NRCC spokesman Carl Forti said he cannot explain why the committee has lagged in collecting basic information from its contributors this cycle. But he insisted the NRCC was trying to fill in the blanks.

“We ask [for the details], people don’t give it, we send a follow-up letter requesting the information,” Forti said.

Forti claimed the NRCC, which is chaired by Rep. Tom Reynolds (N.Y.), has sent more than 20,000 such letters already this year. He refused to turn over any copies of direct-mail solicitations that would indicate how information is requested from donors.

By way of contrast with the GOP committee, DCCC spokesman Greg Speed said that finance staffers follow up with “at least” a phone call in instances where no occupation or employer is provided by the contributor.

“The law is very clear. You’ve gotta make best efforts,” Speed said. “We obviously do a better job of it than the NRCC does.”

To be sure, the DCCC’s relatively small donor base makes the phone approach less burdensome than it would be for the NRCC. The DCCC listed only 1,000 individual contributors in the first four months of 2003 — almost 38 times fewer than the opposition.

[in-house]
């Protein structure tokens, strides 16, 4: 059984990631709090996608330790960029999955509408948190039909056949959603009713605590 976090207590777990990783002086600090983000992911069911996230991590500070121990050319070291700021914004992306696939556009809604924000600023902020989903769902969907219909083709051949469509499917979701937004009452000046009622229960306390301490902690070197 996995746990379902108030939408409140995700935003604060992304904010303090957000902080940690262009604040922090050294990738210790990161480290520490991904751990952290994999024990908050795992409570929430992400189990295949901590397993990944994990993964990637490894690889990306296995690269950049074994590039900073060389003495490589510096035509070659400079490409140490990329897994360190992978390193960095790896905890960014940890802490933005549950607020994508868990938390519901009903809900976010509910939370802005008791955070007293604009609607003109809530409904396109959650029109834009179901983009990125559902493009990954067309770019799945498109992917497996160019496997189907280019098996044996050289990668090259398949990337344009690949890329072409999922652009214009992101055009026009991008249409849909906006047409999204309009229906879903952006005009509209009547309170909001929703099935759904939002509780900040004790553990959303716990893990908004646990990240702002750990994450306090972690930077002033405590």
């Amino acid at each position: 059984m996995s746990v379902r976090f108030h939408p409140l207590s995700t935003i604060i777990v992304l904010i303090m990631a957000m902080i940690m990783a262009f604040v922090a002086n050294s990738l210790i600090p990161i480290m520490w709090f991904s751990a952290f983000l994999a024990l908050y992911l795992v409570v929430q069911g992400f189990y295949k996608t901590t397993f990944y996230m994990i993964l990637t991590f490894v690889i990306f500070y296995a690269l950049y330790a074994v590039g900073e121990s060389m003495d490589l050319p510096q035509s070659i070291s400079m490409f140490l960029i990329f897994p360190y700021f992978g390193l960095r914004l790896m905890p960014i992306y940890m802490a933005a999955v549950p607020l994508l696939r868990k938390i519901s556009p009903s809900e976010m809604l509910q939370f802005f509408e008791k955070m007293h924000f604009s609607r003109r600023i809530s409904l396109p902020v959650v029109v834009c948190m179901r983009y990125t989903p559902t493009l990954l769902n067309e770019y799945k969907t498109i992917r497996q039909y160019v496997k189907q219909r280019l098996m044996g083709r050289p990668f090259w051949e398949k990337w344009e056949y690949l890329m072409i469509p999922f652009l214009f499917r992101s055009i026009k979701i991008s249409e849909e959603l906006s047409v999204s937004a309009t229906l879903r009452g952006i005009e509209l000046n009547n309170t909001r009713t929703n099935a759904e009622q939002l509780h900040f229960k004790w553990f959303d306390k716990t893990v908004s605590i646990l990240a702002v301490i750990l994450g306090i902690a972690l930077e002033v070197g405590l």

The major party committees have traditionally fared more poorly than Congressional candidates in collecting information about their contributors.

Still, the NRCC numbers reflect a considerable degree of erosion over previous years in which the committee established something of a standard for non-transparency.

Fewer than 50 percent of the more than 166,000 individuals who gave money to the NRCC during the 2002 cycle failed to provide the committee with details about their occupations or employers, compared with 20 percent at the DCCC. (The NRCC and DCCC fared somewhat worse under the methodology used by the CRP, Noble’s group.)

The employment data collected by the political committees can in some instances be the only way to determine whether a particular contributor even exists. Without such information, it would be virtually impossible to tell, for instance, whether there actually is a donor named John Smith in New York City, or whether there is only an address from which a “John Smith” writes checks.